Still Looking: Essays on American Art

Still Looking: Essays on American Art

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by John Updike

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When, in 1989, a collection of John Updike’s writings on art appeared under the title Just Looking, a reviewer in the San Francisco Chronicle commented, “He refreshes for us the sense of prose opportunity that makes art a sustaining subject to people who write about it.” In the sixteen years since Just Looking was published,


When, in 1989, a collection of John Updike’s writings on art appeared under the title Just Looking, a reviewer in the San Francisco Chronicle commented, “He refreshes for us the sense of prose opportunity that makes art a sustaining subject to people who write about it.” In the sixteen years since Just Looking was published, he has continued to serve as an art critic, mostly for The New York Review of Books, and from fifty or so articles has selected, for this richly illustrated book, eighteen that deal with American art.

After beginning with early American portraits, landscapes, and the transatlantic career of John Singleton Copley, Still Looking then considers the curious case of Martin Johnson Heade and extols two late-nineteenth-century masters, Winslow Homer and Thomas Eakins. Next, it discusses the eccentric pre-moderns James McNeill Whistler and Albert Pinkham Ryder, the competing American Impressionists and Realists in the early twentieth century, and such now-historic avant-garde figures as Alfred Stieglitz, Marsden Hartley, Arthur Dove, and Elie Nadelman. Two appreciations of Edward Hopper and appraisals of Jackson Pollock and Andy Warhol round out the volume.

America speaks through its artists. As Updike states in his introduction, “The dots can be connected from Copley to Pollock: the same tense engagement with materials, the same demand for a morality of representation, can be discerned in both.”

On Just Looking

“Some of these essays are marvelous examples of critical explanation, in which the psychological concerns of the novelist drive the eye from work to work in an exhibition until a deep understanding of the art emerges.”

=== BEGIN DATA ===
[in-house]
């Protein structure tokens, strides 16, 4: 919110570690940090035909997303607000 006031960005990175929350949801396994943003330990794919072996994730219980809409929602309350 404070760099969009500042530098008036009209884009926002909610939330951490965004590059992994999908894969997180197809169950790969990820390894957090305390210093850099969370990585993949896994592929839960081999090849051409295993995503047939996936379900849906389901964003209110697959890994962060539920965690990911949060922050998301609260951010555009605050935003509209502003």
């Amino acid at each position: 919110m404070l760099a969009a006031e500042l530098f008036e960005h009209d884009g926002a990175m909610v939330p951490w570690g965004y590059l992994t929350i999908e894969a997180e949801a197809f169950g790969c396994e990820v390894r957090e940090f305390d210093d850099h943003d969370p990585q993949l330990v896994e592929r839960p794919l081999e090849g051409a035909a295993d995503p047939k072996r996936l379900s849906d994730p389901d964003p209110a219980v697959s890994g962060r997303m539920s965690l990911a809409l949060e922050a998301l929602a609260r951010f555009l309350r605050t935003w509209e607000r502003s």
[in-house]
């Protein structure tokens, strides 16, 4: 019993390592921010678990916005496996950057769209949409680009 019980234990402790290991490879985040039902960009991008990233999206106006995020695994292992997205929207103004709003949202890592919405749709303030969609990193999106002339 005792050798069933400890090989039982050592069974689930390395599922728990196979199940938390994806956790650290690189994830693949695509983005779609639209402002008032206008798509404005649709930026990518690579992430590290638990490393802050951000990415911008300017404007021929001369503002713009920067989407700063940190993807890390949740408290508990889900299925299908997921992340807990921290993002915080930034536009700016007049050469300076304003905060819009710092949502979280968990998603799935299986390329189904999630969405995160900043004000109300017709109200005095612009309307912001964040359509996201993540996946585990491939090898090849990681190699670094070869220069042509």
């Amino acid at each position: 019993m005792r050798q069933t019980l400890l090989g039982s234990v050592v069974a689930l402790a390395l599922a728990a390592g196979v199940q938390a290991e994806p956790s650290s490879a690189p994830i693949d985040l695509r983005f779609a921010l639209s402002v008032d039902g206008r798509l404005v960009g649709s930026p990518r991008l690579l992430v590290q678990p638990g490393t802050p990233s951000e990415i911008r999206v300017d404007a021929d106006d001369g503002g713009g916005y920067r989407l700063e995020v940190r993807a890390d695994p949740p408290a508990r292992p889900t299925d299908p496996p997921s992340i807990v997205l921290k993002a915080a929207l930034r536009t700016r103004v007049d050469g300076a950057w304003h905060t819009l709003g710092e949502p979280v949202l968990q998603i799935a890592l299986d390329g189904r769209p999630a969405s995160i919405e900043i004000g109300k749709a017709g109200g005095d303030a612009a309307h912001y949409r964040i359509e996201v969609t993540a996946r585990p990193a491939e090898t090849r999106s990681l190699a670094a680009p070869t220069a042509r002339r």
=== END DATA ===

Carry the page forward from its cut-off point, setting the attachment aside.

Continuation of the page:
—Arthur Danto, The New York Times Book Review

“These are remarkably elegant little essays, dense in thought and perception but offhandedly casual in style. Their brevity makes more acute the sense of regret one feels to see them end.” —Jeremy Strick, Newsday

Editorial Reviews

Michiko Kakutani
… Mr. Updike writes as an avid amateur, a first-class appreciator who wants to give the reader his own reactions to individual artists, recording what he sees as their emotional palettes, their stylistic tropes, the long (or short) arc of their careers … if the reader approaches Still Looking simply as a gifted writer's impressionistic museum tour, it does not disappoint. At its best, the book performs the lovely alchemical trick of translating pictures into prose, images into words.
— The New York Times
Library Journal
Celebrated for his fiction, Updike is also a gifted art critic. Here he presents 18 thorough, highly informative essays on American art and artists that present the reader with historical, biographical, and at times quite technical information about the works he analyzes. The artists discussed range from late 19th-century masters Winslow Homer and Thomas Eakins to avant-garde figures Alfred Stieglitz and Elie Nadelman. Updike acts as the reader's personal museum guide, explaining the work of art being viewed (227 full-color illustrations are included), inviting all the curious to see what he sees, and offering brilliant and at times humorous commentary, as when he describes the subjects of John Singleton Copley's Watson and the Shark by noting, "Both have similarly gaping mouths, and appear equally at a loss as to the next step in their relationship." It is precisely this humor as well as Updike's gifted writing and thought-provoking analyses that make these essays so inviting and enjoyable. Accessible to both the art enthusiast and the lay reader, this is highly recommended for all libraries. [See Prepub Alert, LJ 7/05.]-Wesley A. Mills, Empire State Coll., SUNY at Rochester Copyright 2005 Reed Business Information.
Kirkus Reviews